The outgoing Trump administration presided over one of the most dramatic tightenings in US immigration policy since the 1930s.
Along with declining fertility, this saw US population growth fall to its lowest rate in a century, even before the onset of the pandemic.
Compared to its peak in the 1990s, the contribution of net migration to growth in the US working age population fell by 60% between 2010 and 2018.
While the incoming Biden Administration is expected to take a more relaxed approach, Trump’s legacy will be difficult to quickly or fully unwind.
Coming to America
The US has traditionally been the preferred destination for migrants. It normally gets close to half of the skilled migrants who come to OECD countries and around one third of skilled migrants globally.
Combined, the English-speaking nations of the US, Canada, the UK and Australia typically capture around 70% of skilled migration flows.
Immigration has historically been a key source of US national power and a leading driver of innovation and entrepreneurship.
Earlier this year, President Trump suspended new work visas, barring tens of thousands of foreign workers and their dependants from entering, and preventing US companies from hiring in two of the skilled visa categories.
According to a Brookings Institution study, that single order wiped US$100 billion from the market value of US firms, highlighting the extent to which they rely on skilled foreign workers.
Previous studies have found that the arbitrary cap on skilled visas (which was 190,000 and had tightened to 65,000) only served to increase offshoring as US firms hired foreign contractors rather than bringing them on shore.
The work visas executive order was just one of around 400 Trump used to tighten immigration policy.
Going to Australia?
Australia is potentially a close substitute for the US on the part of prospective migrants. It typically ranks just below the US, Canada and Germany as their preferred destination.
Trump’s actions give Australia the opportunity to capture some of the global talent that would have normally gone the US but has been increasingly turned away by its increasingly restrictive approach.
Australia’s international arrivals are currently capped by limited isolation and quarantine capacity.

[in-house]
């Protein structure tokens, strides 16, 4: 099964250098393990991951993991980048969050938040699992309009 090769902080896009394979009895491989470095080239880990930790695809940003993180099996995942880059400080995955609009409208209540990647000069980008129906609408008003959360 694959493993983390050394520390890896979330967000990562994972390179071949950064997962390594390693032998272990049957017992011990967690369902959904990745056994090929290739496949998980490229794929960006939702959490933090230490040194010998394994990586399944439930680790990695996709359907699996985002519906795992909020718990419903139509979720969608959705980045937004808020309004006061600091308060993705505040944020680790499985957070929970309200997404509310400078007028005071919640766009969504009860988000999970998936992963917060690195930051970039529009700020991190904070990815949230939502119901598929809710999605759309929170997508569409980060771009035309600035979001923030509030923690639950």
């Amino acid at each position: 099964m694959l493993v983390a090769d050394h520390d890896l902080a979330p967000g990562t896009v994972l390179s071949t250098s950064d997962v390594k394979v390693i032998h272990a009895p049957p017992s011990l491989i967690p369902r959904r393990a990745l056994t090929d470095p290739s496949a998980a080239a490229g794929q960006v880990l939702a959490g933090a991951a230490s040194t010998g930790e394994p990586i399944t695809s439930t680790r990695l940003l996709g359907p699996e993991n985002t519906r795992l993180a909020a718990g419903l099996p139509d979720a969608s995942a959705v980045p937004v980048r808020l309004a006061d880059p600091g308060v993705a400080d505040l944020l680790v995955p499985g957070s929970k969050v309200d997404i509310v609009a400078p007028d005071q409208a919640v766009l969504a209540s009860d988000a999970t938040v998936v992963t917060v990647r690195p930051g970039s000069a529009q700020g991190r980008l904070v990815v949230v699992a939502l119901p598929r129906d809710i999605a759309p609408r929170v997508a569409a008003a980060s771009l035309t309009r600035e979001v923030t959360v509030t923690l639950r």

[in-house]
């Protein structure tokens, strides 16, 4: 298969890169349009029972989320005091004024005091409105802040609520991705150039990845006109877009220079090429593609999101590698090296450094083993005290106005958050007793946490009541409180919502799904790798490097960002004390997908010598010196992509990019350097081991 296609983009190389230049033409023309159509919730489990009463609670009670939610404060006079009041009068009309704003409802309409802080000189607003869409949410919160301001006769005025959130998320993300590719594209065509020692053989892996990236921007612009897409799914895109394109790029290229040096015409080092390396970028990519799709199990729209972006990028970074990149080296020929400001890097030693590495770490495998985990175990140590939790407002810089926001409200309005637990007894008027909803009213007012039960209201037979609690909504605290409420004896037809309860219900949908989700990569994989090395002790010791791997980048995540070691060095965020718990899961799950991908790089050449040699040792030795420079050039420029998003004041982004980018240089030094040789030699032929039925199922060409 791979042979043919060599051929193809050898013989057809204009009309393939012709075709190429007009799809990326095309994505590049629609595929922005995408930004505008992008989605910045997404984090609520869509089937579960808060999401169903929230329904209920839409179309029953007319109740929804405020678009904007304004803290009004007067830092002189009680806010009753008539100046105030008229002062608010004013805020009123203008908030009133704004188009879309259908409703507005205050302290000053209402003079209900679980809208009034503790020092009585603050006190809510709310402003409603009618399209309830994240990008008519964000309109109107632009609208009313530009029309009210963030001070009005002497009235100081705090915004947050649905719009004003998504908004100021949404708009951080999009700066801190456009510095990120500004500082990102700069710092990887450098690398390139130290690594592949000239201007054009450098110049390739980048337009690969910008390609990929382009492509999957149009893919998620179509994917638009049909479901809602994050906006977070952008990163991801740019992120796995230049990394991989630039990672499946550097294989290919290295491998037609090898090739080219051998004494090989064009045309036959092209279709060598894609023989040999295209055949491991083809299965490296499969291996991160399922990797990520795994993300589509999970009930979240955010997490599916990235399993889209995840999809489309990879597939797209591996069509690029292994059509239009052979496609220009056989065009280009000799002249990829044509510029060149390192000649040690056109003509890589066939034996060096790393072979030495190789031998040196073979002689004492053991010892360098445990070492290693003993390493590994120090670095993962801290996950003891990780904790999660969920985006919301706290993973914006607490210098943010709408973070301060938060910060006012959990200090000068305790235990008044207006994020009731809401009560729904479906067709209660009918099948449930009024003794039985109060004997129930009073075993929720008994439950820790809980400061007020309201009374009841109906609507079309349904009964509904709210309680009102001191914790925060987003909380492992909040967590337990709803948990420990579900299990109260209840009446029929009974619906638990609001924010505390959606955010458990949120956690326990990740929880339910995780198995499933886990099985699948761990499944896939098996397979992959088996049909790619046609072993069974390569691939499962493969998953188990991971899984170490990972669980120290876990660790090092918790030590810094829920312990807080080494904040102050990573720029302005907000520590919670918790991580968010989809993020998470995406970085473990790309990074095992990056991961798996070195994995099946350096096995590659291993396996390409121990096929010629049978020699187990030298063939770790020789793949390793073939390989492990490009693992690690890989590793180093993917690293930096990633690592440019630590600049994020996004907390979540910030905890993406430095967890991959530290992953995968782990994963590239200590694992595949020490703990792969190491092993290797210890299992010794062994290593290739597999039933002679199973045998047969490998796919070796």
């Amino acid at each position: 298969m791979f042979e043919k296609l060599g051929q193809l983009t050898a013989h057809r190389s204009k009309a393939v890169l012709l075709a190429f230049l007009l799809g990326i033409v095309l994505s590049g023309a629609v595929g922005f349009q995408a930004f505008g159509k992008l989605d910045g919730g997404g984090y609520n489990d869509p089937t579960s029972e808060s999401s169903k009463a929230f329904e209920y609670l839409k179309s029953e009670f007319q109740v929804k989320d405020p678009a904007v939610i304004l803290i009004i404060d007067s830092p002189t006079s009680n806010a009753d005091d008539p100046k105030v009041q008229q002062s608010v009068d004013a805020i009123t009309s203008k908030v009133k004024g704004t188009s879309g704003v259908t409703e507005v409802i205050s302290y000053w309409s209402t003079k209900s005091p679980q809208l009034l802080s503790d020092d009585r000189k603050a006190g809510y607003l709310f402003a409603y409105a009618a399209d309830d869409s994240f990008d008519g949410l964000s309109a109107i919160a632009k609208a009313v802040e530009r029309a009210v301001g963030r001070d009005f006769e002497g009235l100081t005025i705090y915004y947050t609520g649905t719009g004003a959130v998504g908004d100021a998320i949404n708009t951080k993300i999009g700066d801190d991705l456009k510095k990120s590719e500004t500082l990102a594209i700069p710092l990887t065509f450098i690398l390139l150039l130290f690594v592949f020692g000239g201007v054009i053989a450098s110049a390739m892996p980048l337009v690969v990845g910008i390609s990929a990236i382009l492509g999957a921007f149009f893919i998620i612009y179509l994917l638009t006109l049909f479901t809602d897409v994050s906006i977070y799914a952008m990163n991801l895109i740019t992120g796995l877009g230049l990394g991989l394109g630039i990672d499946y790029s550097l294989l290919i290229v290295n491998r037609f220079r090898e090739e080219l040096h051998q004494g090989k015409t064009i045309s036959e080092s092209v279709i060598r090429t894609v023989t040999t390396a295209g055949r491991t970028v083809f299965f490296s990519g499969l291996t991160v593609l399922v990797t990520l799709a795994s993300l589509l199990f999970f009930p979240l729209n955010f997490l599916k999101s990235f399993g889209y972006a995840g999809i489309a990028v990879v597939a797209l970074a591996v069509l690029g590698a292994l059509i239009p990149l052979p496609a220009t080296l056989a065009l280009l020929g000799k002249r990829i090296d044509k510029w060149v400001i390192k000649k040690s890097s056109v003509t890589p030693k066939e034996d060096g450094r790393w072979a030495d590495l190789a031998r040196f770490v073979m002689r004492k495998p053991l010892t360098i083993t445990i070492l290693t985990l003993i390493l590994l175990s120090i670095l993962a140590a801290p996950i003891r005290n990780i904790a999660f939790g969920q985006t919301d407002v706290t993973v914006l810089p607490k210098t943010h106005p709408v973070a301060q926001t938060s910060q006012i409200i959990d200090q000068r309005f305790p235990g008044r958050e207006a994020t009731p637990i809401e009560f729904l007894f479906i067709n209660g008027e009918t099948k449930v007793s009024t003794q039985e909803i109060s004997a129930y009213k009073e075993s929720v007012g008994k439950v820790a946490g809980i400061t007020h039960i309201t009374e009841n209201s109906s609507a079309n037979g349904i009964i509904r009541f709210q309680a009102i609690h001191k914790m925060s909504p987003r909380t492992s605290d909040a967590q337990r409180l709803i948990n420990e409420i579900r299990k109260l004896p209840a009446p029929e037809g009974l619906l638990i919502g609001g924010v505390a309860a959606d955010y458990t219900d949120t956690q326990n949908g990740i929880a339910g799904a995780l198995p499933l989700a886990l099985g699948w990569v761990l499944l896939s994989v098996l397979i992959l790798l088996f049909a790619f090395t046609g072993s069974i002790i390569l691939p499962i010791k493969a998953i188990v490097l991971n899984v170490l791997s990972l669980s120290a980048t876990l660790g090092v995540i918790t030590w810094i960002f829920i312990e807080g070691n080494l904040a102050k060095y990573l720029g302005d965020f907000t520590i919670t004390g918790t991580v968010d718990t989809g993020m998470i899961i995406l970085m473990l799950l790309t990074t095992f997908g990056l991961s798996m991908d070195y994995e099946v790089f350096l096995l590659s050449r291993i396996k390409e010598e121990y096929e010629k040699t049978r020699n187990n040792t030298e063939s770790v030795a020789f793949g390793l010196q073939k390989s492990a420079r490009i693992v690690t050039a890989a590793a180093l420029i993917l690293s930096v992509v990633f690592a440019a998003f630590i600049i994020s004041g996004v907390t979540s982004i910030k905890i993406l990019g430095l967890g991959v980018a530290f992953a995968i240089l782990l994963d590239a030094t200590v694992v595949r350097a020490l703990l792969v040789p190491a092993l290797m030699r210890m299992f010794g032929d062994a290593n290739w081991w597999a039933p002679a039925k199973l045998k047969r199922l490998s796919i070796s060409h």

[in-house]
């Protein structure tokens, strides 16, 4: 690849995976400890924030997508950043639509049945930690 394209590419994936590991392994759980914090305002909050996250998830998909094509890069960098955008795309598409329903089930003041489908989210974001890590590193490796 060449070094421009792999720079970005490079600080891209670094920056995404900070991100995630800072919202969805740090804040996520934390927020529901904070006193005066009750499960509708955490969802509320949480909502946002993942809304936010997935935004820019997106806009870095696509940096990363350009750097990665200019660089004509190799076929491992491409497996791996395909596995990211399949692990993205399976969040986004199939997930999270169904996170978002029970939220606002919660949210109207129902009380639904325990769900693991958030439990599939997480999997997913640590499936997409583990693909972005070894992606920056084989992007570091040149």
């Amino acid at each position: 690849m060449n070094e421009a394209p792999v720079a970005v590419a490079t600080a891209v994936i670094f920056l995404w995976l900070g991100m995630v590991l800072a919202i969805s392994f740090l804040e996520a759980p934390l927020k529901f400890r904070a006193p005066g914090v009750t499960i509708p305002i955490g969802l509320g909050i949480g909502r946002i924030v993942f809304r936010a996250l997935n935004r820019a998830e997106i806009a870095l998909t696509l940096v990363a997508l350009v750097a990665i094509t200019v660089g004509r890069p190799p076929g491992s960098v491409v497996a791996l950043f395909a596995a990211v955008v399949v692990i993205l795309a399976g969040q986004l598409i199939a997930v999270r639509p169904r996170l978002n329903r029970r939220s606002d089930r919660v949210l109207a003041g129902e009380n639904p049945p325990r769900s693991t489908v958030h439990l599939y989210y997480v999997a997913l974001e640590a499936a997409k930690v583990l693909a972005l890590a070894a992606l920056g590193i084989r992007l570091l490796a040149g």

Even Australian citizens are finding it difficulty to return.
The government is assuming that Australia will suffer net outflows in 2020-21 and 2021-22, the first time net overseas migration has turned negative since 1946.
Including births and deaths, total population growth is expected to fall to just 0.2% in 2020-21, the lowest since the first world war.
Perhaps more disturbingly, the Australian government is assuming no future adjustments to make up for the losses — neither a return to the previous levels of net overseas migration over the projection period, “due to economic uncertainty and softer labour market conditions” nor accelerated migration beyond that to get back what was lost.
Australia will be left with less population and productive potential than it would have had there been no pandemic. But it needn’t.
Ramp up capacity, change policy
In my new United States Studies Centre report released this morning, I argue Australia can get back what it has lost, in part by taking migrants the US won’t.
The government’s immediate priority should be to fund an increase in managed isolation and quarantine capacity to ramp up our ability to take in migrants.
In the long-term, it should set aside its current annual cap of 160,000 on permanent migration.
The cap won’t matter much for the next few years because it is unlikely to be filled, but it will in future years, denying Australia the ability to get back what it has lost.
As Australia’s economy recovers, skilled workers are going to become scarce.
Experience with Australia’s uncapped temporary skilled visa program shows skilled migration increases the wages of local workers and induces them to specialise in occupations requiring communication and cognitive skills.
Employers are required to pay foreign workers a minimum salary equal to at least that of comparable local workers.
Hong Kong is shaping up to be a good source of skilled foreign workers. The Australian government has already relaxed visa arrangements for Hong Kong but mainly for temporary migrants.
Australia faces competition. Canada is looking to take up to one million skilled migrants through to 2022 — about 350,000 per year.